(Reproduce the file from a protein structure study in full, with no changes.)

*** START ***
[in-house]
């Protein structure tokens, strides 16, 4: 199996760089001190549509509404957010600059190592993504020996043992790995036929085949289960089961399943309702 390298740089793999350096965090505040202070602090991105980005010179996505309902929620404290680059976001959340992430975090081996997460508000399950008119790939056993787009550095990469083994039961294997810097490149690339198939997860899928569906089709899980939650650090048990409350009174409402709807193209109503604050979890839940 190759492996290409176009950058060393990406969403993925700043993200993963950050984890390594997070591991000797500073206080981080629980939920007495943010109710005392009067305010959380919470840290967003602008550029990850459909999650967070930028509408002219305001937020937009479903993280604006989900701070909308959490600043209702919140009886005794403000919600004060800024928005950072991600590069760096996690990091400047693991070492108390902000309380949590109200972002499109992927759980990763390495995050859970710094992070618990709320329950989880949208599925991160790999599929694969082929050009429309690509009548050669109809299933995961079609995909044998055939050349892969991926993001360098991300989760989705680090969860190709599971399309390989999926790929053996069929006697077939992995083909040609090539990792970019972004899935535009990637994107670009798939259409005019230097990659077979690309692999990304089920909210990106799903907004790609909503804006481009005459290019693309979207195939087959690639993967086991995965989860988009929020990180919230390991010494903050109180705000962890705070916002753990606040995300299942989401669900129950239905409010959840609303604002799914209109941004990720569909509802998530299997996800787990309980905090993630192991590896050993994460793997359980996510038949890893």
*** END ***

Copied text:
[in-house]
């Protein structure tokens, strides 16, 4: 199996760089001190549509509404957010600059190592993504020996043992790995036929085949289960089961399943309702 390298740089793999350096965090505040202070602090991105980005010179996505309902929620404290680059976001959340992430975090081996997460508000399950008119790939056993787009550095990469083994039961294997810097490149690339198939997860899928569906089709899980939650650090048990409350009174409402709807193209109503604050979890839940 190759492996290409176009950058060393990406969403993925700043993200993963950050984890390594997070591991000797500073206080981080629980939920007495943010109710005392009067305010959380919470840290967003602008550029990850459909999650967070930028509408002219305001937020937009479903993280604006989900701070909308959490600043209702919140009886005794403000919600004060800024928005950072991600590069760096996690990091400047693991070492108390902000309380949590109200972002499109992927759980990763390495995050859970710094992070618990709320329950989880949208599925991160790999599929694969082929050009429309690509009548050669109809299933995961079609995909044998055939050349892969991926993001360098991300989760989705680090969860190709599971399309390989999926790929053996069929006697077939992995083909040609090539990792970019972004899935535009990637994107670009798939259409005019230097990659077979690309692999990304089920909210990106799903907004790609909503804006481009005459290019693309979207195939087959690639993967086991995965989860988009929020990180919230390991010494903050109180705000962890705070916002753990606040995300299942989401669900129950239905409010959840609303604002799914209109941004990720569909509802998530299997996800787990309980905090993630192991590896050993994460793997359980996510038949890893």